Jodrell Bank Observatory in Cheshire has been added to the UNESCO World Heritage List.
The observatory becomes the 32nd UNESCO World Heritage Site in the UK and joins the prestigious list alongside international sites such as Machu Picchu, the Great Wall of China and the Taj Mahal.
Jodrell Bank, owned by the University of Manchester, is famous as the home of the Lovell Telescope, the world’s third-largest steerable radio telescope. Completed in 1957, the dish was the largest of its kind anywhere in the world until 1973 and was the catalyst for the construction of many other large scale satellite dishes.
The Lovell Telescope’s first act was to track the Soviet Union’s Sputnik, the world’s first artificial satellite. Today, Jodrell operates the UK’s national e-MERLIN radio telescope and hosts the global headquarters of the Square Kilometre Array, a radio telescope project that will build the world’s largest telescope, comprised of a network of instruments sited in South Africa and Australia.
Heritage Minister Rebecca Pow said:
“I am delighted that Jodrell Bank has become the UK’s 32nd UNESCO World Heritage Site. The research completed here has transformed our understanding of the Universe and it is right that this is recognised.
“Today’s announcement will make sure that this remarkable site will continue to inspire young scientists and astronomers all over the world.”
The addition of Jodrell Bank to the UNESCO World Heritage List is in recognition of its outstanding scientific heritage including its pioneering role in the development of radio astronomy and its work in tracking spacecraft in the early space race, and its research into quasars, pulsars and gravitational lenses. The site has evidence of every stage of the history of radio astronomy, from its emergence as a new science in the 1940s through to the present day.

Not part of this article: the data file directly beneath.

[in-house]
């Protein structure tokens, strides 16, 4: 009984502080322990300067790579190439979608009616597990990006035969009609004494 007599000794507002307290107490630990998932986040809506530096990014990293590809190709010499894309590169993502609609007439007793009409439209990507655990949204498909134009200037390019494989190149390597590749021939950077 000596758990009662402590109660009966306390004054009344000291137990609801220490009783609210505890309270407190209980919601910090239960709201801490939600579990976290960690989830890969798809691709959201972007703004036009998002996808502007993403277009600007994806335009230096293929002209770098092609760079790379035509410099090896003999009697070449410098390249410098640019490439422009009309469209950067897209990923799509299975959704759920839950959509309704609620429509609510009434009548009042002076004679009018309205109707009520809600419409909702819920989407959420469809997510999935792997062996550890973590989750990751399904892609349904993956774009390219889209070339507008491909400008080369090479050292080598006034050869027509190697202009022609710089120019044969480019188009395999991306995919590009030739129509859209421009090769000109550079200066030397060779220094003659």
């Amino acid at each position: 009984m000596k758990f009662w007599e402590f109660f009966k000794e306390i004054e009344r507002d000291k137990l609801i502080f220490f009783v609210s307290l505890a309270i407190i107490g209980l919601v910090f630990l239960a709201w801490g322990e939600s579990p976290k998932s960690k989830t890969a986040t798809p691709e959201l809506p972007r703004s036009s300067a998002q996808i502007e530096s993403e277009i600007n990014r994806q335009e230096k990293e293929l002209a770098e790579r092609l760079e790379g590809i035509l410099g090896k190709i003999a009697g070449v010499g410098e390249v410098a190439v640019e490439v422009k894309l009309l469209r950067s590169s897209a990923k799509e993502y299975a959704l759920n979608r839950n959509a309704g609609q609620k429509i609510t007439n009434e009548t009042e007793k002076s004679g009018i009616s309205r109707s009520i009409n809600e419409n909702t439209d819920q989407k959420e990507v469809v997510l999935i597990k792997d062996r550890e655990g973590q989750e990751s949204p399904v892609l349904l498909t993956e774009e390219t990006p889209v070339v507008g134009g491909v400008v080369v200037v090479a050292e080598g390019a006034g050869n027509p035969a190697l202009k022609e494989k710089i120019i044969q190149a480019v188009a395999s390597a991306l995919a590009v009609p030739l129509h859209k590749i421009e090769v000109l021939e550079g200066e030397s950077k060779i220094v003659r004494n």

Teresa Anderson, Director of Jodrell Bank Discovery Centre said:
“This is wonderful news and a great day in the history of Jodrell Bank. It honours the pioneering work of Sir Bernard Lovell and the early scientists here, together with the world-leading research that continues to this day.
“Receiving this recognition will help us tell their story and the story of the communities connected to the site both across the UK and worldwide.”
Professor Dame Nancy Rothwell, President and Vice-Chancellor of The University of Manchester said:
“I’m absolutely delighted to hear that the Jodrell Bank Observatory site has been assigned World Heritage status by UNESCO. This is fitting recognition of the history of science and discovery at Jodrell Bank, and the work that continues today.
“Indeed, the site is fantastic for the University because of its heritage, its teaching and its research, and also because it is a place where many members of the public come to learn and be inspired about science.”
Professor Michael Garrett, Director of the Jodrell Bank Centre for Astrophysics and Sir Bernard Lovell Chair of Astrophysics, has said:
“We’re very proud that the contribution of the Observatory and its staff, have been recognized at the very highest level. We continue to explore the Universe with e-MERLIN and our participation in the European VLBI Network, and we look forward to playing a major role in the scientific exploitation of the Square Kilometre Array.”
In 2017 the Department for Digital, Culture, Media and Sport (DCMS) increased the Observatory’s recognition in the National Heritage List for England. The Mark II Telescope joined the Lovell Telescope in being listed at Grade I, the highest form of protection, with a further five buildings listed at Grade II. Together, these listings recognised the pivotal role played by the Observatory in the development of the science of radio astronomy, revolutionising our understanding of the universe.
The decision to add Jodrell Bank Observatory to the UNESCO World Heritage List was taken at the 43rd session of the World Heritage Committee in Baku, Azerbaijan.
Also published on Medium.